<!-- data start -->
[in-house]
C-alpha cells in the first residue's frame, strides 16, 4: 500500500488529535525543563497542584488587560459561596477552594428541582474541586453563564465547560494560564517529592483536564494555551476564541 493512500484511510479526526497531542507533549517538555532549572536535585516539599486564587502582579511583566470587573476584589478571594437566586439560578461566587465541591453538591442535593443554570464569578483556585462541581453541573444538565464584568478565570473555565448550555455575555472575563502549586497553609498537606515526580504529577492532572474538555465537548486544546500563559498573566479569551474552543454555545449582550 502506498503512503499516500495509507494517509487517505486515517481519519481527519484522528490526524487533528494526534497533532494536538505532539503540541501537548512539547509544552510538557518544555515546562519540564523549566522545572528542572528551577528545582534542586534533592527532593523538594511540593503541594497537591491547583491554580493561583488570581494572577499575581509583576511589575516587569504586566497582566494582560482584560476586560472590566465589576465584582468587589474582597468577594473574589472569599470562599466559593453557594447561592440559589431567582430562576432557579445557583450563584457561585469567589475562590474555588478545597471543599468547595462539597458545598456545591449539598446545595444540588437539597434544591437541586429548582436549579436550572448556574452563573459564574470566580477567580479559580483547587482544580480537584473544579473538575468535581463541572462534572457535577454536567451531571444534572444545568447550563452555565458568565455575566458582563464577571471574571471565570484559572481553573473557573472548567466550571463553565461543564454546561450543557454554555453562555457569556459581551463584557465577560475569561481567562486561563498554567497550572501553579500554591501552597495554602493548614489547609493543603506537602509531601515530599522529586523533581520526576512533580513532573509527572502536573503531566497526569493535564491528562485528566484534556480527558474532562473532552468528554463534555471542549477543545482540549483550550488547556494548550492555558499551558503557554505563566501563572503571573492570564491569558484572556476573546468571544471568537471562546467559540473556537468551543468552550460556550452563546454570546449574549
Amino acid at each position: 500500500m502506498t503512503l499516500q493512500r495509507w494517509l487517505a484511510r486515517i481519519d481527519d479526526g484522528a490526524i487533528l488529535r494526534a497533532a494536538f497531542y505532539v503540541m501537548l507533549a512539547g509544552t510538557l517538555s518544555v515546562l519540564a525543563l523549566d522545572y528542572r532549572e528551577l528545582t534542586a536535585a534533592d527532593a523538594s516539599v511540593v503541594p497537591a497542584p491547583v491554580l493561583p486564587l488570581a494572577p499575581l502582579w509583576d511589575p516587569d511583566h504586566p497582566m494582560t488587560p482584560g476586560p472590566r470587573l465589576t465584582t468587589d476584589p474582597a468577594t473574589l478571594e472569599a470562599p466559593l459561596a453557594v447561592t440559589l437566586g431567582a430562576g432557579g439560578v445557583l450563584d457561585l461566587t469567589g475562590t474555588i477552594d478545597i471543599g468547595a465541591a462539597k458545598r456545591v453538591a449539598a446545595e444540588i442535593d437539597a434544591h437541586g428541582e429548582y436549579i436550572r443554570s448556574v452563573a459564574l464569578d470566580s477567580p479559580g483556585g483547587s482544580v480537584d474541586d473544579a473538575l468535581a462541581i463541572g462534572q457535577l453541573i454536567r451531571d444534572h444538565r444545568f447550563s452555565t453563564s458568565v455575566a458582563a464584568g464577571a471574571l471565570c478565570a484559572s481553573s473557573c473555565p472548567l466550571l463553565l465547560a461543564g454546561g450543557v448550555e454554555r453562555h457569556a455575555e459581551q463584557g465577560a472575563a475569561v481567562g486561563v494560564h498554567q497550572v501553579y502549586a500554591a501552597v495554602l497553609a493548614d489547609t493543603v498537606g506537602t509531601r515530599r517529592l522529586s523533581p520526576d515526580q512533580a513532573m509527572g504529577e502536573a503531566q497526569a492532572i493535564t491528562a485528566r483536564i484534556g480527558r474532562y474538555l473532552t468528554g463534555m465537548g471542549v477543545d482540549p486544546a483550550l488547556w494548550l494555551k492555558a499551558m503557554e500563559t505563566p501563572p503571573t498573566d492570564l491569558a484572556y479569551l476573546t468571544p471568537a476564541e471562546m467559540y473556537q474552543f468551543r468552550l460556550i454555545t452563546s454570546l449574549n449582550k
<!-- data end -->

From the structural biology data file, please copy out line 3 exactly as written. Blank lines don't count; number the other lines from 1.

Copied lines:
Amino acid at each position: 500500500m502506498t503512503l499516500q493512500r495509507w494517509l487517505a484511510r486515517i481519519d481527519d479526526g484522528a490526524i487533528l488529535r494526534a497533532a494536538f497531542y505532539v503540541m501537548l507533549a512539547g509544552t510538557l517538555s518544555v515546562l519540564a525543563l523549566d522545572y528542572r532549572e528551577l528545582t534542586a536535585a534533592d527532593a523538594s516539599v511540593v503541594p497537591a497542584p491547583v491554580l493561583p486564587l488570581a494572577p499575581l502582579w509583576d511589575p516587569d511583566h504586566p497582566m494582560t488587560p482584560g476586560p472590566r470587573l465589576t465584582t468587589d476584589p474582597a468577594t473574589l478571594e472569599a470562599p466559593l459561596a453557594v447561592t440559589l437566586g431567582a430562576g432557579g439560578v445557583l450563584d457561585l461566587t469567589g475562590t474555588i477552594d478545597i471543599g468547595a465541591a462539597k458545598r456545591v453538591a449539598a446545595e444540588i442535593d437539597a434544591h437541586g428541582e429548582y436549579i436550572r443554570s448556574v452563573a459564574l464569578d470566580s477567580p479559580g483556585g483547587s482544580v480537584d474541586d473544579a473538575l468535581a462541581i463541572g462534572q457535577l453541573i454536567r451531571d444534572h444538565r444545568f447550563s452555565t453563564s458568565v455575566a458582563a464584568g464577571a471574571l471565570c478565570a484559572s481553573s473557573c473555565p472548567l466550571l463553565l465547560a461543564g454546561g450543557v448550555e454554555r453562555h457569556a455575555e459581551q463584557g465577560a472575563a475569561v481567562g486561563v494560564h498554567q497550572v501553579y502549586a500554591a501552597v495554602l497553609a493548614d489547609t493543603v498537606g506537602t509531601r515530599r517529592l522529586s523533581p520526576d515526580q512533580a513532573m509527572g504529577e502536573a503531566q497526569a492532572i493535564t491528562a485528566r483536564i484534556g480527558r474532562y474538555l473532552t468528554g463534555m465537548g471542549v477543545d482540549p486544546a483550550l488547556w494548550l494555551k492555558a499551558m503557554e500563559t505563566p501563572p503571573t498573566d492570564l491569558a484572556y479569551l476573546t468571544p471568537a476564541e471562546m467559540y473556537q474552543f468551543r468552550l460556550i454555545t452563546s454570546l449574549n449582550k